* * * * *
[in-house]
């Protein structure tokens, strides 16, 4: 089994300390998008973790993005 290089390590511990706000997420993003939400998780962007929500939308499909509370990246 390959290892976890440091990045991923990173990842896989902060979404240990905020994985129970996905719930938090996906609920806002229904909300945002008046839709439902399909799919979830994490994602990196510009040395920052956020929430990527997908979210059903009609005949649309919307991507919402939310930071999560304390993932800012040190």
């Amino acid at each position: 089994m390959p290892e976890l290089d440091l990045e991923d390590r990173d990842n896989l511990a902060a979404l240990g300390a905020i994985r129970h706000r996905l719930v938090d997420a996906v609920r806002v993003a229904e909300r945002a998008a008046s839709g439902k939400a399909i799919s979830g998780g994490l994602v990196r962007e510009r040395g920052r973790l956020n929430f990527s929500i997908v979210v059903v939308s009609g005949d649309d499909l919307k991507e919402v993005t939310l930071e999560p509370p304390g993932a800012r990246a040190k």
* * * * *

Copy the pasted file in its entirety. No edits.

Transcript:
[in-house]
């Protein structure tokens, strides 16, 4: 089994300390998008973790993005 290089390590511990706000997420993003939400998780962007929500939308499909509370990246 390959290892976890440091990045991923990173990842896989902060979404240990905020994985129970996905719930938090996906609920806002229904909300945002008046839709439902399909799919979830994490994602990196510009040395920052956020929430990527997908979210059903009609005949649309919307991507919402939310930071999560304390993932800012040190």
């Amino acid at each position: 089994m390959p290892e976890l290089d440091l990045e991923d390590r990173d990842n896989l511990a902060a979404l240990g300390a905020i994985r129970h706000r996905l719930v938090d997420a996906v609920r806002v993003a229904e909300r945002a998008a008046s839709g439902k939400a399909i799919s979830g998780g994490l994602v990196r962007e510009r040395g920052r973790l956020n929430f990527s929500i997908v979210v059903v939308s009609g005949d649309d499909l919307k991507e919402v993005t939310l930071e999560p509370p304390g993932a800012r990246a040190k």